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Table of Contents


15.1 Introduction

This chapter explains the criteria for deciding whether to prosecute. It is based on standards that have been developed over the years by Attorneys General in Canada and by heads of prosecution elsewhere in the Commonwealth.

Deciding whether to prosecute is among the most important steps in the prosecution process. Considerable care must be taken in each case to ensure that the right decision is made. A wrong decision to prosecute and, conversely, a wrong decision not to prosecute, both tend to undermine the confidence of the community in the criminal justice systemFootnote 1.

Fairness and consistency are important objectives in the process leading to the institution of criminal proceedings.Footnote 2 However, fairness does not preclude firmness in prosecuting, and consistency does not mean rigidity in decision-making. The criteria for the exercise of the discretion to prosecute cannot be reduced to something akin to a mathematical formula; indeed, it would be undesirable to attempt to do so. The breadth of factors to be considered in exercising this discretion clearly demonstrates the need to apply general principles to individual cases and to exercise good judgment in so doing.

15.2 Statement of the Policy

Crown counsel must consider two issues when deciding whether to prosecute. First, is the evidence sufficient to justify the institution or continuation of proceedings? Second, if it is, does the public interest require a prosecution to be pursued?

As noted above, this policy is consistent with policies used by Attorneys General throughout Canada and by prosecution agencies throughout the Commonwealth. The strength of this consensus has been recognized by the Martin Committee in Ontario, which stated as follows:

It is a fundamental principle of the administration of justice in this country that not only must there be sufficient evidence of the commission of a criminal offence by a person for a criminal prosecution to be initiated or continued, but the prosecution must also be in the public interestFootnote 3.

15.3 Application of the Test

15.3.1 Sufficiency of the Evidence

In the assessment of the evidence, a bare prima facie case is not enough; the evidence must demonstrate that there is a reasonable prospect of conviction. This decision requires an evaluation of how strong the case is likely to be when presented at trial. This evaluation should be made on the assumption that the trier of fact will act impartially and according to law.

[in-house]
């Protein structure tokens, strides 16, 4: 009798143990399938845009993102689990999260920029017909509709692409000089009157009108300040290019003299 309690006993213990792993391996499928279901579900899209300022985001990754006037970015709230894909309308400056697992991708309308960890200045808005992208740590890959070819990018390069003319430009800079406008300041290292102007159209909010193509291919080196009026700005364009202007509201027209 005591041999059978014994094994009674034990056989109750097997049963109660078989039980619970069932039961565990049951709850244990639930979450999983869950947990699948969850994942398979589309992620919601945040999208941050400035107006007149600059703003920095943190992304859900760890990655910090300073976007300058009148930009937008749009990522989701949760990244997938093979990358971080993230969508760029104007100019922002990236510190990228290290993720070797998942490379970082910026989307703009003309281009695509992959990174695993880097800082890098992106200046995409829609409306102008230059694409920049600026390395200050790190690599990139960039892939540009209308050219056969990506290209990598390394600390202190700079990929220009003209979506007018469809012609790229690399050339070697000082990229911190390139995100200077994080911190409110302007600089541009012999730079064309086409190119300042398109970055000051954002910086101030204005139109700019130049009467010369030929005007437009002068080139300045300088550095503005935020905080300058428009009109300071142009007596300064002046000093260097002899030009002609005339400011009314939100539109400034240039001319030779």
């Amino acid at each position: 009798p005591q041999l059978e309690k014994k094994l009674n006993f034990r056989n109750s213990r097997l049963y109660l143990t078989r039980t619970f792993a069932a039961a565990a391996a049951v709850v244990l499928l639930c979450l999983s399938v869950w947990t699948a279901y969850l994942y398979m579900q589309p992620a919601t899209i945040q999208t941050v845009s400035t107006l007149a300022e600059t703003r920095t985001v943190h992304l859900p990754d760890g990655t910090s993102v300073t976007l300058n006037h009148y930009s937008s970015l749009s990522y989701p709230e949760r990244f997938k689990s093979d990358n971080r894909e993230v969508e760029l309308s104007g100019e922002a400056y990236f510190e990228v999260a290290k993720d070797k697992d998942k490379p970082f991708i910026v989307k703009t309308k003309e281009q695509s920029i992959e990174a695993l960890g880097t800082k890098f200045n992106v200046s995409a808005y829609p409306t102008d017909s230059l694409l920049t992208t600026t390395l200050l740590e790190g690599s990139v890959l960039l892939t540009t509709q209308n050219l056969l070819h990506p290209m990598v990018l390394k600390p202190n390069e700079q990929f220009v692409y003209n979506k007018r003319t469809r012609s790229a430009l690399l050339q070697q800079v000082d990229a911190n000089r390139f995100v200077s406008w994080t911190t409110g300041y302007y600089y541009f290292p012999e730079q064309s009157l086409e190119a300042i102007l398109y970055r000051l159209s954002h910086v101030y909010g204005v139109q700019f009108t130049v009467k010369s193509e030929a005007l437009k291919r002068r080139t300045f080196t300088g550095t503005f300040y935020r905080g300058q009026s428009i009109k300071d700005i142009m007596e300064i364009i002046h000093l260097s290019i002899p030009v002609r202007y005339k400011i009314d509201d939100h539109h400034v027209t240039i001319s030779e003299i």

A proper assessment of the evidence will take into account such matters as the availability, competence and credibility of witnesses and their likely impression on the trier of fact, as well as the admissibility of evidence implicating the accused. Crown counsel should also consider any defences that are plainly open to or have been indicated by the accused, and any other factors which could affect the prospect of a conviction; for example, the existence of a Charter violation that will undoubtedly lead to the exclusion of evidence essential to sustain a conviction. Crown counsel must also zealously guard against the possibility that they have been afflicted by “tunnel vision,Footnote 4 through close contact with the investigative agency, colleagues or victims, such that the assessment is insufficiently rigorous and objective.

This evidential standard must be applied throughout the proceedings – from the time the investigative report is first received until the time of trial. When charges are laid, the test may have to be applied primarily against the investigative report, although it is certainly preferable – especially in borderline cases -- to look beyond the statements of the witnesses. Later in the proceedings, especially after a preliminary inquiry, counsel may be able to make a more effective assessment of some of the issues, such as the credibility of witnesses. Assessments of the strength of the case may be difficult to make, and of course there can never be an assurance that a prosecution will succeed. Nonetheless, counsel are expected to review the decision to prosecute in light of emerging developments affecting the quality of the evidence and the public interest, and to be satisfied at each stage, on the basis of the available material, that there continues to be a reasonable prospect of conviction. If counsel are not so satisfied, they may direct that a stay of proceedings be enteredFootnote 5.

15.3.2 The Public Interest Criteria

If satisfied that there is sufficient evidence to justify the institution or continuation of a prosecution, Crown counsel must then consider whether, in the light of the provable facts and the whole of the surrounding circumstances, the public interest requires a prosecution to be pursued.

It is not the rule that all offences for which there is sufficient evidence must be prosecuted. Sir Hartley Shawcross, Q.C., then Attorney General of England (later Lord Shawcross), outlined the following principles which have since been accepted as correct by successive Attorneys General of Canada:

It has never been the rule in this country – I hope it never will be – that suspected criminal offences must automatically be the subject of prosecution. Indeed, the very first regulations under which the Director of Public Prosecutions worked provided that he should ... prosecute, amongst other cases: “wherever it appears that the offence or the circumstances of its commission is or are of such a character that a prosecution in respect thereof is required in the public interest.” That is still the dominant consideration Footnote 6.

The factors which may properly be taken into account in deciding whether the public interest requires a prosecution will vary from case to case. Generally, the more serious the offence, the more likely the public interest will require that a prosecution be pursued.